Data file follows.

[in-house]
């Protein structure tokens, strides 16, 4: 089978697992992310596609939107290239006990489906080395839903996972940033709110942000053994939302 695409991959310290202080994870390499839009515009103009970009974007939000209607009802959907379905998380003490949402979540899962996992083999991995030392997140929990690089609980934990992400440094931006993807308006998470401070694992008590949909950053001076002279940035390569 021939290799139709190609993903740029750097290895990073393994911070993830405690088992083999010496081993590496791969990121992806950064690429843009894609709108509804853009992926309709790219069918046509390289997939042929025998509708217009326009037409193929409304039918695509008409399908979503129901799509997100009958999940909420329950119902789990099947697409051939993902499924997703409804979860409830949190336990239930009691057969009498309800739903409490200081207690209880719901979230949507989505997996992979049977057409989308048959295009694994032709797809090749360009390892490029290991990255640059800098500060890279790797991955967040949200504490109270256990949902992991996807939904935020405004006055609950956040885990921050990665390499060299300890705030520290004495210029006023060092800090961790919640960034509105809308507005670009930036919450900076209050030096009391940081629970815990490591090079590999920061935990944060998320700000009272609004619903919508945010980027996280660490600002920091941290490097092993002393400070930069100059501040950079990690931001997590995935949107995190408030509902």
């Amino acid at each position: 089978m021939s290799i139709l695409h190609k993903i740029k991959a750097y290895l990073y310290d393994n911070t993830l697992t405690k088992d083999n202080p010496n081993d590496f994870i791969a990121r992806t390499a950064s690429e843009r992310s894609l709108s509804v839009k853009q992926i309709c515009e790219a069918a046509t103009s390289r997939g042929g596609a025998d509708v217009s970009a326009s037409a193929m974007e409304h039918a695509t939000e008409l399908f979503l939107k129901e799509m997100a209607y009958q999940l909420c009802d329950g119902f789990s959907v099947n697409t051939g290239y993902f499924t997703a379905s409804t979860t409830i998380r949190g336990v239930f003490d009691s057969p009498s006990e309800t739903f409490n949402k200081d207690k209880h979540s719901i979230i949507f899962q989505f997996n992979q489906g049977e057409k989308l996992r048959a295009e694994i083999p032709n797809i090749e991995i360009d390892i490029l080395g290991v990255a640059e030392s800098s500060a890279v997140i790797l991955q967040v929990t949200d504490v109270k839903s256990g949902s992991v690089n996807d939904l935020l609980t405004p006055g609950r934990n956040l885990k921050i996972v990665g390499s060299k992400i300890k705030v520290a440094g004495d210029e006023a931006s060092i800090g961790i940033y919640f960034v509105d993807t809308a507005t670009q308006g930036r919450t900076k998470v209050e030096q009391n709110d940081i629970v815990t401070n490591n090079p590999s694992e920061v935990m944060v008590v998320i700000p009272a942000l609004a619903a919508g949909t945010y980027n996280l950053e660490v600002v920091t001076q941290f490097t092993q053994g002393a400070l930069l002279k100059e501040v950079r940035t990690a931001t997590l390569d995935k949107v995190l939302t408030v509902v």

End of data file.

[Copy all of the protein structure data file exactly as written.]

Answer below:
[in-house]
């Protein structure tokens, strides 16, 4: 089978697992992310596609939107290239006990489906080395839903996972940033709110942000053994939302 695409991959310290202080994870390499839009515009103009970009974007939000209607009802959907379905998380003490949402979540899962996992083999991995030392997140929990690089609980934990992400440094931006993807308006998470401070694992008590949909950053001076002279940035390569 021939290799139709190609993903740029750097290895990073393994911070993830405690088992083999010496081993590496791969990121992806950064690429843009894609709108509804853009992926309709790219069918046509390289997939042929025998509708217009326009037409193929409304039918695509008409399908979503129901799509997100009958999940909420329950119902789990099947697409051939993902499924997703409804979860409830949190336990239930009691057969009498309800739903409490200081207690209880719901979230949507989505997996992979049977057409989308048959295009694994032709797809090749360009390892490029290991990255640059800098500060890279790797991955967040949200504490109270256990949902992991996807939904935020405004006055609950956040885990921050990665390499060299300890705030520290004495210029006023060092800090961790919640960034509105809308507005670009930036919450900076209050030096009391940081629970815990490591090079590999920061935990944060998320700000009272609004619903919508945010980027996280660490600002920091941290490097092993002393400070930069100059501040950079990690931001997590995935949107995190408030509902």
């Amino acid at each position: 089978m021939s290799i139709l695409h190609k993903i740029k991959a750097y290895l990073y310290d393994n911070t993830l697992t405690k088992d083999n202080p010496n081993d590496f994870i791969a990121r992806t390499a950064s690429e843009r992310s894609l709108s509804v839009k853009q992926i309709c515009e790219a069918a046509t103009s390289r997939g042929g596609a025998d509708v217009s970009a326009s037409a193929m974007e409304h039918a695509t939000e008409l399908f979503l939107k129901e799509m997100a209607y009958q999940l909420c009802d329950g119902f789990s959907v099947n697409t051939g290239y993902f499924t997703a379905s409804t979860t409830i998380r949190g336990v239930f003490d009691s057969p009498s006990e309800t739903f409490n949402k200081d207690k209880h979540s719901i979230i949507f899962q989505f997996n992979q489906g049977e057409k989308l996992r048959a295009e694994i083999p032709n797809i090749e991995i360009d390892i490029l080395g290991v990255a640059e030392s800098s500060a890279v997140i790797l991955q967040v929990t949200d504490v109270k839903s256990g949902s992991v690089n996807d939904l935020l609980t405004p006055g609950r934990n956040l885990k921050i996972v990665g390499s060299k992400i300890k705030v520290a440094g004495d210029e006023a931006s060092i800090g961790i940033y919640f960034v509105d993807t809308a507005t670009q308006g930036r919450t900076k998470v209050e030096q009391n709110d940081i629970v815990t401070n490591n090079p590999s694992e920061v935990m944060v008590v998320i700000p009272a942000l609004a619903a919508g949909t945010y980027n996280l950053e660490v600002v920091t001076q941290f490097t092993q053994g002393a400070l930069l002279k100059e501040v950079r940035t990690a931001t997590l390569d995935k949107v995190l939302t408030v509902v």